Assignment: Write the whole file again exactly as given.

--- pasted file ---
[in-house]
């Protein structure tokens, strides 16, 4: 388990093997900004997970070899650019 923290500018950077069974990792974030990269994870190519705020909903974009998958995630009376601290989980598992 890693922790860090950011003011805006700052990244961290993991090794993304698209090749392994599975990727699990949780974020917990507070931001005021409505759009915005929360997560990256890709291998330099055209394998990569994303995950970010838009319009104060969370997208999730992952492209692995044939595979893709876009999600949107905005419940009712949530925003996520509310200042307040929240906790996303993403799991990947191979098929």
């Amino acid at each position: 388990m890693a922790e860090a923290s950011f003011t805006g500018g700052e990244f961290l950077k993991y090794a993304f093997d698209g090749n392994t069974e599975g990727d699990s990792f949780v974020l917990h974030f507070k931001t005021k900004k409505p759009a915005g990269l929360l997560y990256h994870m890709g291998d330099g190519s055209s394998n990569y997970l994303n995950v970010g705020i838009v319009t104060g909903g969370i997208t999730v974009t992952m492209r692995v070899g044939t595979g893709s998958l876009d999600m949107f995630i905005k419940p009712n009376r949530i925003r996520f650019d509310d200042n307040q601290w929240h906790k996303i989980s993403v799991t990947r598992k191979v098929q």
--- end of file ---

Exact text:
[in-house]
């Protein structure tokens, strides 16, 4: 388990093997900004997970070899650019 923290500018950077069974990792974030990269994870190519705020909903974009998958995630009376601290989980598992 890693922790860090950011003011805006700052990244961290993991090794993304698209090749392994599975990727699990949780974020917990507070931001005021409505759009915005929360997560990256890709291998330099055209394998990569994303995950970010838009319009104060969370997208999730992952492209692995044939595979893709876009999600949107905005419940009712949530925003996520509310200042307040929240906790996303993403799991990947191979098929």
């Amino acid at each position: 388990m890693a922790e860090a923290s950011f003011t805006g500018g700052e990244f961290l950077k993991y090794a993304f093997d698209g090749n392994t069974e599975g990727d699990s990792f949780v974020l917990h974030f507070k931001t005021k900004k409505p759009a915005g990269l929360l997560y990256h994870m890709g291998d330099g190519s055209s394998n990569y997970l994303n995950v970010g705020i838009v319009t104060g909903g969370i997208t999730v974009t992952m492209r692995v070899g044939t595979g893709s998958l876009d999600m949107f995630i905005k419940p009712n009376r949530i925003r996520f650019d509310d200042n307040q601290w929240h906790k996303i989980s993403v799991t990947r598992k191979v098929q």